Here’s a closer look at the penalties for driving while under the influence in Delaware:
|Delaware DUI penalties|
|First offense||$500 to $1,500||Up to 12 months||12-24 months|
|Second offense||$750 to $2,500||2-18 months||18-30 months|
|Third offense||$1,500 to $5,000||1-2 years||Up to 3 years|
How does drunk driving impact a personal injury lawsuit?
A drunk driving accident can have significant implications for a personal injury lawsuit. The driver's intoxication can serve as evidence of negligence, thereby strengthening the claim. Additionally, punitive damages may be awarded to the victim to punish the drunk driver and deter similar behavior in the future.
If you’re injured in a car accident caused by an intoxicated driver, you can file an insurance claim as you would in any other car accident. You may need to file a personal injury lawsuit against the intoxicated driver if:
- The driver is uninsured (and you don’t have uninsured motorist coverage),
- The insurance company doesn’t offer you enough money to settle your claim, or
- Your damages exceed the driver’s policy limits.
Liability insurance covers car accidents caused by an intoxicated driver even though driving while under the influence is an illegal activity. However, most insurance policies will NOT provide the intoxicated driver with collision, comprehensive, or any other type of coverage.
Tips for spotting a drunk driver
Recognizing the signs of drunk driving can help avoid potential accidents. Common indicators of intoxicated driving include:
- Swerving or weaving between lanes
- Driving too slowly or too fast
- Erratic braking
- Failing to signal turns or lane changes
- Nearly hitting objects or other vehicles
Maintaining a safe distance from a suspected drunk driver and reporting the vehicle to local law enforcement is essential for preventing accidents.
Dram shop laws in Delaware
Dram shop laws hold establishments that serve alcohol (e.g., bars and restaurants) responsible for over-serving patrons who later cause accidents while intoxicated. In a state that has a dram shop law, a drunk driving victim can sue the establishment for over-serving the drunk driver.
Unfortunately, Delaware does NOT have a dram shop law. Delaware does have statutes that make it illegal to sell alcohol to someone who's already intoxicated or under the age of 21, but a drunk driving victim won’t have any recourse to sue the establishment.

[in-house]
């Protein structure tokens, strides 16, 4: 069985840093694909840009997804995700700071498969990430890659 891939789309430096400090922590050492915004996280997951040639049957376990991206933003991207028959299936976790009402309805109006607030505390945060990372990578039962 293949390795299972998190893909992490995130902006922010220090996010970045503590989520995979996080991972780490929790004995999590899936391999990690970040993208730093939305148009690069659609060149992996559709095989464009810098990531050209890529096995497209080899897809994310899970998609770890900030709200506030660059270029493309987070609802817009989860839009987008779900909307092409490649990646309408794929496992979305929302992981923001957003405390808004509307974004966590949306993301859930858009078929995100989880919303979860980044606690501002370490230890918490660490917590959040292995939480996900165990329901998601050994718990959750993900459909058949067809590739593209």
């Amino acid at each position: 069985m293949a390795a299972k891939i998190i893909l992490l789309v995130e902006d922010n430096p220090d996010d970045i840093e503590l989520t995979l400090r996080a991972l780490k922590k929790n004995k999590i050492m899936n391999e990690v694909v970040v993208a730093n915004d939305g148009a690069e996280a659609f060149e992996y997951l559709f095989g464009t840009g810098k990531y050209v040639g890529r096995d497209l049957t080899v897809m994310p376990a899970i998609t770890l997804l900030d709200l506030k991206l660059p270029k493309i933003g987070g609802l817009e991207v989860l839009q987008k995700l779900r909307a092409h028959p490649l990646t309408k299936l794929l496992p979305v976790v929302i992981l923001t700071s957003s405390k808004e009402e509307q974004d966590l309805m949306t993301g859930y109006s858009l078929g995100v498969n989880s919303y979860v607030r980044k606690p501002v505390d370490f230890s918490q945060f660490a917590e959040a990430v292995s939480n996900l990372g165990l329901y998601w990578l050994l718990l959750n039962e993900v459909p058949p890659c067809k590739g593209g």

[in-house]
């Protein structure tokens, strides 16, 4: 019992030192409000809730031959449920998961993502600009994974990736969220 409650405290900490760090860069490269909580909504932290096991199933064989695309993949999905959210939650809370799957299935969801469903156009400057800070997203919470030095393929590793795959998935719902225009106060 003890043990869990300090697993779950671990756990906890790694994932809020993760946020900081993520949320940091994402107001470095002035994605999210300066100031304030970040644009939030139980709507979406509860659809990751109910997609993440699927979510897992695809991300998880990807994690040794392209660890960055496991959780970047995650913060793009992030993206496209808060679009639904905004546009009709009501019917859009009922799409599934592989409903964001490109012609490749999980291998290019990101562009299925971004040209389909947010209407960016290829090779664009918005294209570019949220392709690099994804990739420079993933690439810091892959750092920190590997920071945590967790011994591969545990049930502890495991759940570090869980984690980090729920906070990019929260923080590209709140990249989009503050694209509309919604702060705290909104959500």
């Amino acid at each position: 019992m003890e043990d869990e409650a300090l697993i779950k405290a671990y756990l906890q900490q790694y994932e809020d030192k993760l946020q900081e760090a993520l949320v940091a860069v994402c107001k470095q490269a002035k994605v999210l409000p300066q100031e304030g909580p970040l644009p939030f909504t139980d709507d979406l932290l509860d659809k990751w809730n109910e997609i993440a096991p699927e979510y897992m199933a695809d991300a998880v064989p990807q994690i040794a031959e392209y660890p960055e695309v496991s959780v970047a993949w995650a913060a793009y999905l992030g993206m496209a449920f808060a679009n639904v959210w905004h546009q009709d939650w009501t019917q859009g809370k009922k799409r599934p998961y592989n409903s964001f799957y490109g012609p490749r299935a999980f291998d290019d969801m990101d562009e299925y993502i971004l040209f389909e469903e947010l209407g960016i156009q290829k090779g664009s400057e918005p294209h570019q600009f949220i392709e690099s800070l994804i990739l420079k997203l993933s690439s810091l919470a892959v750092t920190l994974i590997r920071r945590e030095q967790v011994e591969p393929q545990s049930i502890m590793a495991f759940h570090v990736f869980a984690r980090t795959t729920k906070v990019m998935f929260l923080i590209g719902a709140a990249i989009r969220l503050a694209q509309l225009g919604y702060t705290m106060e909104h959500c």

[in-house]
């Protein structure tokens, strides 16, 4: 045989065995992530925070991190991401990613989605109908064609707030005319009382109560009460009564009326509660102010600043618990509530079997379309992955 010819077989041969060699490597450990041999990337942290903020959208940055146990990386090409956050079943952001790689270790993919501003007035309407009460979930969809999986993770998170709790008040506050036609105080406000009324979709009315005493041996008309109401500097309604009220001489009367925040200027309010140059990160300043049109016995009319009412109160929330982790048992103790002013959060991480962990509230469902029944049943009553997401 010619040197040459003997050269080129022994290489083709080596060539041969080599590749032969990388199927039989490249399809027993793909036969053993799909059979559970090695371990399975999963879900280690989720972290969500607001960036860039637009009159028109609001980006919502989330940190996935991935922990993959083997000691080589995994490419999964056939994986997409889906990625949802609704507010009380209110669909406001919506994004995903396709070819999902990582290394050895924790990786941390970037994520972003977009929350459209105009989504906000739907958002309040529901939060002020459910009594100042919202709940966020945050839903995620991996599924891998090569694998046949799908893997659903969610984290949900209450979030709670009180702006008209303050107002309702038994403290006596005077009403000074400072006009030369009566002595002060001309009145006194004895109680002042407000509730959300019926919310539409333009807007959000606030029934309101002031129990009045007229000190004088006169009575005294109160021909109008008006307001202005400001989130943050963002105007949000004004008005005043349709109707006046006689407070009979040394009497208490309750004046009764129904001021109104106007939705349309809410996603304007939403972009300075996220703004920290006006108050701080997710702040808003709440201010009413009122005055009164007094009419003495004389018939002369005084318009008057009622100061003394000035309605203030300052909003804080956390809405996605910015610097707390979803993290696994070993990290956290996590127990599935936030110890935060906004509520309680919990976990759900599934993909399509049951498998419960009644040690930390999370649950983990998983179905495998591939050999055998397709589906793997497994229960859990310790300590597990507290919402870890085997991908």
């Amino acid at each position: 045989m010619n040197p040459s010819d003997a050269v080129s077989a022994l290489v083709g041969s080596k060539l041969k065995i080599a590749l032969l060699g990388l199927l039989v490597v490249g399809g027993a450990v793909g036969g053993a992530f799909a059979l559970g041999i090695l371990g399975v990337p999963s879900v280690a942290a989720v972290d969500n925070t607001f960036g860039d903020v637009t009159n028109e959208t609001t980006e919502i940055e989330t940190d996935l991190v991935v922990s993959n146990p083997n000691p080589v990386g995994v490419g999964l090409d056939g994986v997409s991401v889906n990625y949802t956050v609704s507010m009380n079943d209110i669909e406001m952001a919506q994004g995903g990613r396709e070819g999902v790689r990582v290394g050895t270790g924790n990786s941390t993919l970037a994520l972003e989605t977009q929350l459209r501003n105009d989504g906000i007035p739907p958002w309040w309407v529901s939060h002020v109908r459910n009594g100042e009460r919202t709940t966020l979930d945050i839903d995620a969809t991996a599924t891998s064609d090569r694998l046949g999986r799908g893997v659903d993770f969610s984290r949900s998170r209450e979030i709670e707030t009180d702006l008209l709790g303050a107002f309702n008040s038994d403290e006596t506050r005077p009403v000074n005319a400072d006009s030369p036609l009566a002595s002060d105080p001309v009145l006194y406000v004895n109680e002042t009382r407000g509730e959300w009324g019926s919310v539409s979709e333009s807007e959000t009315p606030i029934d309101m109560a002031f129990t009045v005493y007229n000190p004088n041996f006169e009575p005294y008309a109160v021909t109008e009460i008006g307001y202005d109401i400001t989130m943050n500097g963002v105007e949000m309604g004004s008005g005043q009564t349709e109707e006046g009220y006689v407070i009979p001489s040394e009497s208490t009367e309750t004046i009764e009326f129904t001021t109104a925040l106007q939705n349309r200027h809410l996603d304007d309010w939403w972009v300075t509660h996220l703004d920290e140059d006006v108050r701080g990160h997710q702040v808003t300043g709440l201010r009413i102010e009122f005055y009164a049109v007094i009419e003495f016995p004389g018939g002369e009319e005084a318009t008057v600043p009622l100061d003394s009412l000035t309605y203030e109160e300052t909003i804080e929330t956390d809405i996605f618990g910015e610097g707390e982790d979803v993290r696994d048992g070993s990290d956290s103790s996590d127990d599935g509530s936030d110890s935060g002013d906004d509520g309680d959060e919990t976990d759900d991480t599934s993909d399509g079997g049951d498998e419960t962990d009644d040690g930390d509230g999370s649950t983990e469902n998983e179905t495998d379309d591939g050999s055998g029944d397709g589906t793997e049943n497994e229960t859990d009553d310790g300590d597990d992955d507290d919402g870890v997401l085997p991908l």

Five FAQs about drunk driving in Delaware
To help you better understand your rights and options, we've compiled a list of frequently asked questions about drunk driving in Delaware:
While you can refuse a breathalyzer test, doing so will result in an automatic license suspension and may be used as evidence against you in court.
Unlike some states, DUI checkpoints are legal in Delaware. However, the police must follow very specific laws. If the laws aren’t followed, a DUI charge that results might be dismissed.
Yes, emotional distress can be part of a personal injury claim in Delaware, but proving emotional distress can be challenging. A skilled personal injury attorney can help you build a strong case.
Yes, passengers injured in a drunk driving accident can also seek compensation for their injuries, even if they were in the vehicle with the intoxicated driver.
In Delaware, the statute of limitations for personal injury claims is two years from the date of the accident. If you fail to file a claim within the 2-year period, you may be forever barred from doing so.
This article aims to provide a comprehensive understanding of Delaware's drunk driving laws and their impact on personal injury cases. If you've been injured in an accident involving a drunk driver, it's essential to seek legal advice from an experienced personal injury attorney in Delaware. They can guide you through the process and help you obtain the compensation you deserve.